With most of America fighting off the winter blues and setting their sights on the warmth of spring, the rodeo world is already heating up. It is often common chatter about how the rodeo world really does not have an off season. In October when the regular season wraps up, it is not even a week before rodeo athletes start running to fall rodeos so they can start building up money toward the next year’s finals. It is true that fall rodeos do not have big payouts, but many athletes take the every dollar counts approach and throw several of them on the calendar.

November and December may be the slowest months of the rodeo year, but believe it or not, there are still plenty of places rodeo athletes can go and earn a small check. Traditionally the number of rodeos in the winter months is lower, but the few events that do happen tend to have big payouts. Pretty much every rodeo fan knows all about places like Denver, Fort Worth, San Antonio, and Rapid City. These are all big scale events with huge payouts.

To read more, pick up a copy of the March issue of NTFR Magazine. To subscribe call 940-872-5922.

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Equine

The American Western Weekend

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By Krista Lucas Wynn

The American rodeo may look a little different in 2023. Entering its 10th year, the event was purchased by the new western industry company Teton Ridge in 2022. Teton Ridge is quickly becoming a name in rodeo, reining, cutting, and barrel racing. The American rodeo will now include a full weekend of competition from top rodeo, reined cow horse, cutting, and reining athletes. The event will be called The American Western Weekend, conducted March 8-11, at Globe Life Field in Arlington, Texas.

Fans are used to the usual layout of a qualifying system with a semifinals at Cowtown Coliseum in Fort Worth, leading up to the main event at AT&T Stadium, where the top 10 from the world standings await. New for 2023, contestants entered qualifying events, in hopes of moving on to three regional finals. The Central regional finals are held in Tulsa, Okla., Feb. 3-5, East regional finals Feb. 8-10 and the West regional finals in Heber City, Utah, Feb. 16-18.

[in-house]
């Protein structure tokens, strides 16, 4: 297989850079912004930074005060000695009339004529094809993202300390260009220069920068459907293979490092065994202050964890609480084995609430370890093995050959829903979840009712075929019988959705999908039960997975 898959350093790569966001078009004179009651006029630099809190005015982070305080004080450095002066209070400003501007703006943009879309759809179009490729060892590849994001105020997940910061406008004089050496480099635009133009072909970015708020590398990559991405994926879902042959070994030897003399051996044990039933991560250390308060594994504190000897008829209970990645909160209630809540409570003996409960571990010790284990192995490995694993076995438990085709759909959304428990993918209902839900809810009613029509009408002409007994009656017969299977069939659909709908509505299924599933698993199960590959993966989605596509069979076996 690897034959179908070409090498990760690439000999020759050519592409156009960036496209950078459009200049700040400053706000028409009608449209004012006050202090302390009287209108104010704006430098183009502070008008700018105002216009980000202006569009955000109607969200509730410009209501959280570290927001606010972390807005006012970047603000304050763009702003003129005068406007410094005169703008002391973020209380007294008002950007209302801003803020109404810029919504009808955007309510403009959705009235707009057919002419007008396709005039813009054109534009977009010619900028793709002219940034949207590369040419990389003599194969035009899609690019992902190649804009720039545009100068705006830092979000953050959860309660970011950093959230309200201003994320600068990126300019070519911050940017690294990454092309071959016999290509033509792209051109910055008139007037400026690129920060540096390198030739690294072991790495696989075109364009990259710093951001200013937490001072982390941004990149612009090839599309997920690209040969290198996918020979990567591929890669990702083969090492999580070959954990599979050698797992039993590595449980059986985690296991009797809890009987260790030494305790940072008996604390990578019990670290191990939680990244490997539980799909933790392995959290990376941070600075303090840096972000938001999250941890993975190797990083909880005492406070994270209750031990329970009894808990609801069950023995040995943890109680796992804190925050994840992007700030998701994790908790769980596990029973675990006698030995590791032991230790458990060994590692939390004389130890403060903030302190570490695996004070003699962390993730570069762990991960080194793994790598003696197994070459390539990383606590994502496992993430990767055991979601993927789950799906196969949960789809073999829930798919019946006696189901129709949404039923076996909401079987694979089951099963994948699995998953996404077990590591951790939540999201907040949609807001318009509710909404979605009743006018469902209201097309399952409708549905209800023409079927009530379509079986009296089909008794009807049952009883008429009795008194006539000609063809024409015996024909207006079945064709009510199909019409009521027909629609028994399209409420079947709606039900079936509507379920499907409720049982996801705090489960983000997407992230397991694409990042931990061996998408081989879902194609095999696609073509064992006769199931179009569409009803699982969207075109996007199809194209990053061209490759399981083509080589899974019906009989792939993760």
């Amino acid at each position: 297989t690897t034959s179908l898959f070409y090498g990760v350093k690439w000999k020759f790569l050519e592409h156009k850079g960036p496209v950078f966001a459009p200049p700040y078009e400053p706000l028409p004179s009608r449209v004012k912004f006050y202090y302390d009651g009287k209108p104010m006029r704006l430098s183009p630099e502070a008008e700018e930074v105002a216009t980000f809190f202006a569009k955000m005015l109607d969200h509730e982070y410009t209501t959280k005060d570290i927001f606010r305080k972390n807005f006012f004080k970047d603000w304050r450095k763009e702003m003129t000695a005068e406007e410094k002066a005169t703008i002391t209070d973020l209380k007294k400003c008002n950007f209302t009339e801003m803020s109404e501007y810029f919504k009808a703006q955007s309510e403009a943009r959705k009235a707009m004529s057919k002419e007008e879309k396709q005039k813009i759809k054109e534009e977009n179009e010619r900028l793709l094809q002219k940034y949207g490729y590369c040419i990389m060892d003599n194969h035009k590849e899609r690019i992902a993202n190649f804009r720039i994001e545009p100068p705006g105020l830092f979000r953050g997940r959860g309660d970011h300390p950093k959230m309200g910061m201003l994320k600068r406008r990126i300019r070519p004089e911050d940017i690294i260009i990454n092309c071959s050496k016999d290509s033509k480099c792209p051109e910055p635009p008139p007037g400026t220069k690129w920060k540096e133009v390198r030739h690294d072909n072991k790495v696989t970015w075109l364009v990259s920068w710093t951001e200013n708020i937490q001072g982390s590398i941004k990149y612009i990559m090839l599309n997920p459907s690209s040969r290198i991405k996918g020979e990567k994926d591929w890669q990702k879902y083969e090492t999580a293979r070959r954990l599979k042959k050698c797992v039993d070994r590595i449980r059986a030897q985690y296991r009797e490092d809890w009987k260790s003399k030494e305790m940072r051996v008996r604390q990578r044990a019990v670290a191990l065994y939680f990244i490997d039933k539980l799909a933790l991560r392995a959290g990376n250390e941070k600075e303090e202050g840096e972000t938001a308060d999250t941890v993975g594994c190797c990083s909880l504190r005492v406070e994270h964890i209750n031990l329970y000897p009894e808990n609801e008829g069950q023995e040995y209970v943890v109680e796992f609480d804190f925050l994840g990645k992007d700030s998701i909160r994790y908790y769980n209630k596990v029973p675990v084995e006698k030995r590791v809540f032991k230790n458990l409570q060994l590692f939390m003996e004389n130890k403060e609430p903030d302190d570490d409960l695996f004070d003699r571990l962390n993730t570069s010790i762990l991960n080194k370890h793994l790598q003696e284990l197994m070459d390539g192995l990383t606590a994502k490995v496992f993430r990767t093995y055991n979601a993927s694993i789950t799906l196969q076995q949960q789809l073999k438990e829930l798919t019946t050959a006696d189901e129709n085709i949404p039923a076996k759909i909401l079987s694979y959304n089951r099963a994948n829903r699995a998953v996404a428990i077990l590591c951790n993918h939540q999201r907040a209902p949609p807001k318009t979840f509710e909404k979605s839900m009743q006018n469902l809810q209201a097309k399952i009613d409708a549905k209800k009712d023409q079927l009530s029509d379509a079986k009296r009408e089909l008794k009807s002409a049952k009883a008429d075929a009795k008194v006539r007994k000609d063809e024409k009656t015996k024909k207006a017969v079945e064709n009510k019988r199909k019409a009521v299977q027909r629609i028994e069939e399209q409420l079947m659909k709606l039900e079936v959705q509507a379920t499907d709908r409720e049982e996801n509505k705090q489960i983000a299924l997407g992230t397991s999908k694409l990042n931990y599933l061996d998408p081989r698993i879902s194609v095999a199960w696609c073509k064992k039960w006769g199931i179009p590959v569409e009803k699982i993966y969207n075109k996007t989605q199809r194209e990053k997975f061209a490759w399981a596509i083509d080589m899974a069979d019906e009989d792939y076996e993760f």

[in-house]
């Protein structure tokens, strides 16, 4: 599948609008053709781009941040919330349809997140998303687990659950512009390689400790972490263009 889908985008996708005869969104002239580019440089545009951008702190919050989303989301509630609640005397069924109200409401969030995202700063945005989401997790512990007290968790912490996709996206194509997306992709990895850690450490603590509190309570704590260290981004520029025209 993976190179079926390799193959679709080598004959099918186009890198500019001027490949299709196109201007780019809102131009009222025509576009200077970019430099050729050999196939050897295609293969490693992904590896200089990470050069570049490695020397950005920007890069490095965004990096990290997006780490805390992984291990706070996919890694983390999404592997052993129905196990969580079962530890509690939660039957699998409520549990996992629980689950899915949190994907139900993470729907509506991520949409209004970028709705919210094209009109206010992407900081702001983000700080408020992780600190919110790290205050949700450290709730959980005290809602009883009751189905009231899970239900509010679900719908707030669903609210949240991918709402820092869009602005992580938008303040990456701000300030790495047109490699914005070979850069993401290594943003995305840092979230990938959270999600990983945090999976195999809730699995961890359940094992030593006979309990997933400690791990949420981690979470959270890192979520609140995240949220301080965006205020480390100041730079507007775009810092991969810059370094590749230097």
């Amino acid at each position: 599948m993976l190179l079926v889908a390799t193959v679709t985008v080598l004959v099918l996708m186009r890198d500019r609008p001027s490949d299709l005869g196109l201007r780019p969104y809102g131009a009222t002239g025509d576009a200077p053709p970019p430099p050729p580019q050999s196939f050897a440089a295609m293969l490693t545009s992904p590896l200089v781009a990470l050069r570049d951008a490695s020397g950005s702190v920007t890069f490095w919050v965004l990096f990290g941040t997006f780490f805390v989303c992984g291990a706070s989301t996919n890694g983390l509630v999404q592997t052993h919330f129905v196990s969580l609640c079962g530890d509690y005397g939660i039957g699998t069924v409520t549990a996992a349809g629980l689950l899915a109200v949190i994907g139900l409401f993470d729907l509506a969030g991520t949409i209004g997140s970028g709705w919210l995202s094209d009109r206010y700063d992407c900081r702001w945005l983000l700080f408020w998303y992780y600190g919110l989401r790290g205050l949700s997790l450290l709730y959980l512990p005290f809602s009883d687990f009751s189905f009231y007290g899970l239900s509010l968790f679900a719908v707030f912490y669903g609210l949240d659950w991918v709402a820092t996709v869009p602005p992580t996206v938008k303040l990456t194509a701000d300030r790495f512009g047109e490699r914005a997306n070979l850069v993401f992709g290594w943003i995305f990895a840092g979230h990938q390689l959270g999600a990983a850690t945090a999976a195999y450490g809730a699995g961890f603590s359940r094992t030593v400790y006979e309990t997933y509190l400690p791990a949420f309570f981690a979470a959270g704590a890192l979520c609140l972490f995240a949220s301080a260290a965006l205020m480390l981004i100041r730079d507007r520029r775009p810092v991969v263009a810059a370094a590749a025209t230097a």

To read more, pick up a copy of the March issue of NTFR Magazine. To subscribe call 940-872-5922.

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Equine

Digital Flexor Tendon Lacerations:
Can They be Repaired?

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By Dr. Garrett Metcalf

The digital flexor tendons are one of the most important anatomic structures to a horse. The flexor tendons support the weight of the horse by suspending the lower limb in an upright proper position.

All tendons connect to muscle and the flexor tendons are used to flex the lower limb as well as support great loads when working or landing off of a jump. Disruption or injury to any one of the flexor tendons can result in abnormal locomotion, lameness and pain. This article will discuss the options of repair for lacerated flexor tendons and long term outcomes.

Lacerations are a common injury for horses especially in the lower extremities. These lacerations will often require an emergency visit from veterinarian to assess the severity of the injuries. The exams will often involve examining the proximity of the lacerations to joints, tendons or tendon sheath structures. Lacerations that occur on the back part of the limb are always a great risk to involve lacerations to the flexor tendons.

To read more, pick up a copy of the March issue of NTFR Magazine. To subscribe call 940-872-5922.